Six months into office, the African National Congress (ANC) Provincial Executive Committee (PEC) in the Northern Cape is convinced that they have managed to bring stability to the province.
The Northern Cape has declared support for deputy president Cyril Ramaphosa ahead of the party’s elective conference in December.
The ANC in the province spent the whole of 2016 without a chairperson, following the resignation of convicted fraudster John Block in 2015. Block was only replaced in May after an elective conference, marred by postponements and branch disputes. The transition was not as smooth as anticipated.
Premier Sylvia Lucas, an open supporter of Nkosazana Dlamini-Zuma, went against current provincial chairperson, Zamani Saul, a Cyril Ramaphosa backer.
Lucas, who declined nomination for provincial chairperson, is the first one to challenge the provincial leadership.
“There are still so many outstanding issues, that have not been properly addressed, but it’s clear that comrades have taken a decision that they are going to continue in spite of all the issues raised by us as the members of the PEC and by branches,” says Lucas.
Confident that all processes were above board, Saul challenged Lucas and her supporters to take any steps to question their ascendance to leadership.
“They are welcome to do that, we are very confident that this was a protracted process and everything was above board, so anybody who wants to challenge it, they are welcome to do that,” says Saul.
Saul, who was newly elected at that time, declared that the conference had resolved to support Ramaphosa. But, the youth league, women’s league, MK veterans and some ANC members didn’t agree.
This became evident, at a National Women’s Day celebration in the province, when some members of the audience sang: “We are ready for Nkosazana.” Among those attending were President Jacob Zuma and Dlamini-Zuma, hosted by Lucas. But, that didn’t last long, with the Women’s League and the MKMVA changing tune.
Provincial Secretary, Deshi Nxanga, says it was a matter of persuading comrades why it was important to back Ramaphosa.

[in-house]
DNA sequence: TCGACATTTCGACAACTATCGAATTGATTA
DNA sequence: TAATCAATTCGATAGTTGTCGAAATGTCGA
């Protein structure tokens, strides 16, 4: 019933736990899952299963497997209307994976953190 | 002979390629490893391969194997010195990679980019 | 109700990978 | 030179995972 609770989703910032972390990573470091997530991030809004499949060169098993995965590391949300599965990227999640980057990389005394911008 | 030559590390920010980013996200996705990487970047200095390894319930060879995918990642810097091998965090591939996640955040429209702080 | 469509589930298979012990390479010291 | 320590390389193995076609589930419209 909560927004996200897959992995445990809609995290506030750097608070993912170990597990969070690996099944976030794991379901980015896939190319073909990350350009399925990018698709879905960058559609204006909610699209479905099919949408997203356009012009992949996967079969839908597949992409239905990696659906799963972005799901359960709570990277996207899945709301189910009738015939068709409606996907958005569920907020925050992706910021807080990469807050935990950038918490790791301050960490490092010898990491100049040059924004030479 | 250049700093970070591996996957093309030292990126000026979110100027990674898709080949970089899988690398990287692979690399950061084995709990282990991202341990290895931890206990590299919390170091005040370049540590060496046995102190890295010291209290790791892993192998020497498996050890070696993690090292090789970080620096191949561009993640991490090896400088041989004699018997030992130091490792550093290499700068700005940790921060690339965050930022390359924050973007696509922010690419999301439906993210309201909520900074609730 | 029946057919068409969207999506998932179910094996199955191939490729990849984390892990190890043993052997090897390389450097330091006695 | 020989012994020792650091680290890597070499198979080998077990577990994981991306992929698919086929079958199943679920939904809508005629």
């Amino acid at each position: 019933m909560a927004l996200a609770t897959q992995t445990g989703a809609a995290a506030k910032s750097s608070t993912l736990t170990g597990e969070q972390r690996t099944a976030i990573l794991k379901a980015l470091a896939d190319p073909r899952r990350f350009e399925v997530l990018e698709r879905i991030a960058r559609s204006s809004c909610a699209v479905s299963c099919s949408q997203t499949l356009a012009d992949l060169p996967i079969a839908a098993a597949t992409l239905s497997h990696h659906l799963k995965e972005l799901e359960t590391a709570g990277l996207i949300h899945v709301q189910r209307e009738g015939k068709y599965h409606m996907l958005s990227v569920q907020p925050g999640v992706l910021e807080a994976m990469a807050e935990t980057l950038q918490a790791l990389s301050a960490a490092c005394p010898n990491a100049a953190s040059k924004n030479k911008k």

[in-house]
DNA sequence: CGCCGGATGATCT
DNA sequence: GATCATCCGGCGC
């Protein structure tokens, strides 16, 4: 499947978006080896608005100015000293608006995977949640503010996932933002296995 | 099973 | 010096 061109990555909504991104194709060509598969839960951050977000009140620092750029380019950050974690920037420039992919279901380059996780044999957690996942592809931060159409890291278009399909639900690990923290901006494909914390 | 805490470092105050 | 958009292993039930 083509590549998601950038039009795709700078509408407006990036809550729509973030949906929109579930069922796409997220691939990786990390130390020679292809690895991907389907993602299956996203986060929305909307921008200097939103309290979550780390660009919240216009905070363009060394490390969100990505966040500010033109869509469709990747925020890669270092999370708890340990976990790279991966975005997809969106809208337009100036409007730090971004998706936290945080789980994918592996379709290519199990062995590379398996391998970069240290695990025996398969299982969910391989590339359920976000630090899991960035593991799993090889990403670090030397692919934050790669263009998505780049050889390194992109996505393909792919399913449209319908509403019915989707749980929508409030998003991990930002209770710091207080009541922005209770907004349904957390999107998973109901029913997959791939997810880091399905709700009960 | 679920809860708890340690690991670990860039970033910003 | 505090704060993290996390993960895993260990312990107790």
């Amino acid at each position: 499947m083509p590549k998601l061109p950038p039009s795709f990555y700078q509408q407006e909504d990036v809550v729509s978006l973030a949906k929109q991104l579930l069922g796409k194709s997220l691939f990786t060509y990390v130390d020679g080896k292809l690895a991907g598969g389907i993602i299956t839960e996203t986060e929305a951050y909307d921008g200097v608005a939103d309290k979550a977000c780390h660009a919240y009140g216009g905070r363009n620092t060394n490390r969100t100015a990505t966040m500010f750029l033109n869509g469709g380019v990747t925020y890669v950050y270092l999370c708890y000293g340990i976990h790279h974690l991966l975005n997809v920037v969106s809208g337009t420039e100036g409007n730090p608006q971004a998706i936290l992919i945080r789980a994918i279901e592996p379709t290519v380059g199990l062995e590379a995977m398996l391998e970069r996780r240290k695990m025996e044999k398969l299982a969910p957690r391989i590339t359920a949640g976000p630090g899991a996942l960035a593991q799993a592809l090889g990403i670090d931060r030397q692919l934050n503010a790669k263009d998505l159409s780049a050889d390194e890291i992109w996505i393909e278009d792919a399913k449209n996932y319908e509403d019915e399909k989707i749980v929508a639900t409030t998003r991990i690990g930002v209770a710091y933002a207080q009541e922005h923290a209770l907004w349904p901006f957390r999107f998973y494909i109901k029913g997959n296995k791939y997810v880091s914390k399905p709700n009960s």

“The youth league in the Northern Cape has a different view that the mother body in the province but we will always persuade them to come to Ramaphosa. We will never supress them or victimise them,” says Nxanga.
But the provincial youth league disagrees.
The league’s Deputy Secretary, Xhanti Teki says, “We agree, but how do you balance then the issue of a member of the ANC having the right to be voted for, we don’t even know now these things, we stand for radical economic transformation, that these new deals that people they come up with, it’s theatrics.”
The province will take the least number of delegates to the conference. As branch nominations opened, 181 of them qualified for audit and Ramaphosa’s support was at 154 and Dlamini-Zuma’s at 11. Even with the provincial executive declaring victory in their ability to unite members and share one perspective, a court case is looming against them. Some disgruntled party members are challenging the legitimacy of the conference and have accused the PEC of rigging the conference six months ago.
The province, which has 12 disputes that arose during branch general meetings, says it’s all systems go, ahead of the December conference. The province is taking 197 delegates to the national conference.